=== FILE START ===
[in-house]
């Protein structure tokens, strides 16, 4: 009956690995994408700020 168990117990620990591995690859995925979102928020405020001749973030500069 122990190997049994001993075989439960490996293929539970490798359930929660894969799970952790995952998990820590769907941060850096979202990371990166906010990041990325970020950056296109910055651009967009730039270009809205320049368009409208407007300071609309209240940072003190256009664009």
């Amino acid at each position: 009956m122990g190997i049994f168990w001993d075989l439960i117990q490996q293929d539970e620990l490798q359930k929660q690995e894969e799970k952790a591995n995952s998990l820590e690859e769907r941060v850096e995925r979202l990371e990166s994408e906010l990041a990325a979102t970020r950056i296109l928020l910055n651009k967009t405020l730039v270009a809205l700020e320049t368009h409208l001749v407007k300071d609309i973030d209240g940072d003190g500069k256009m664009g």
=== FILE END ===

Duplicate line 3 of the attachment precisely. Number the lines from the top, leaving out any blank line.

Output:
């Amino acid at each position: 009956m122990g190997i049994f168990w001993d075989l439960i117990q490996q293929d539970e620990l490798q359930k929660q690995e894969e799970k952790a591995n995952s998990l820590e690859e769907r941060v850096e995925r979202l990371e990166s994408e906010l990041a990325a979102t970020r950056i296109l928020l910055n651009k967009t405020l730039v270009a809205l700020e320049t368009h409208l001749v407007k300071d609309i973030d209240g940072d003190g500069k256009m664009g």